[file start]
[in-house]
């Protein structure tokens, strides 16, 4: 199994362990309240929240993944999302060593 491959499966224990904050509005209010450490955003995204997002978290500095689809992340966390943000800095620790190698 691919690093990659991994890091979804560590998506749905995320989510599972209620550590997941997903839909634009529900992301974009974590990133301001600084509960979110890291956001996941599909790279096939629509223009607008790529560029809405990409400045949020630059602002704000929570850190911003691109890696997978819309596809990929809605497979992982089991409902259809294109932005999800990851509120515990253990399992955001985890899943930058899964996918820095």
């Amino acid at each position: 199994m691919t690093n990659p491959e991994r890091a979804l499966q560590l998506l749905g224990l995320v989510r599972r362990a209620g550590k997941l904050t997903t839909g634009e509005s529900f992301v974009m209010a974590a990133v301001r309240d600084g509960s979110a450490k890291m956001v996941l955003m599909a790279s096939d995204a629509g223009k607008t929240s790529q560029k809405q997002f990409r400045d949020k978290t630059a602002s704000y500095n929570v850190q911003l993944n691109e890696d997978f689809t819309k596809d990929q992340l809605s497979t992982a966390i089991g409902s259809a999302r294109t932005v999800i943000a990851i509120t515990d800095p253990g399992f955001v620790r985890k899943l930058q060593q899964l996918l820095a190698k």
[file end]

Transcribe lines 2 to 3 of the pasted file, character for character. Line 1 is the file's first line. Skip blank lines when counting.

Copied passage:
């Protein structure tokens, strides 16, 4: 199994362990309240929240993944999302060593 491959499966224990904050509005209010450490955003995204997002978290500095689809992340966390943000800095620790190698 691919690093990659991994890091979804560590998506749905995320989510599972209620550590997941997903839909634009529900992301974009974590990133301001600084509960979110890291956001996941599909790279096939629509223009607008790529560029809405990409400045949020630059602002704000929570850190911003691109890696997978819309596809990929809605497979992982089991409902259809294109932005999800990851509120515990253990399992955001985890899943930058899964996918820095």
């Amino acid at each position: 199994m691919t690093n990659p491959e991994r890091a979804l499966q560590l998506l749905g224990l995320v989510r599972r362990a209620g550590k997941l904050t997903t839909g634009e509005s529900f992301v974009m209010a974590a990133v301001r309240d600084g509960s979110a450490k890291m956001v996941l955003m599909a790279s096939d995204a629509g223009k607008t929240s790529q560029k809405q997002f990409r400045d949020k978290t630059a602002s704000y500095n929570v850190q911003l993944n691109e890696d997978f689809t819309k596809d990929q992340l809605s497979t992982a966390i089991g409902s259809a999302r294109t932005v999800i943000a990851i509120t515990d800095p253990g399992f955001v620790r985890k899943l930058q060593q899964l996918l820095a190698k």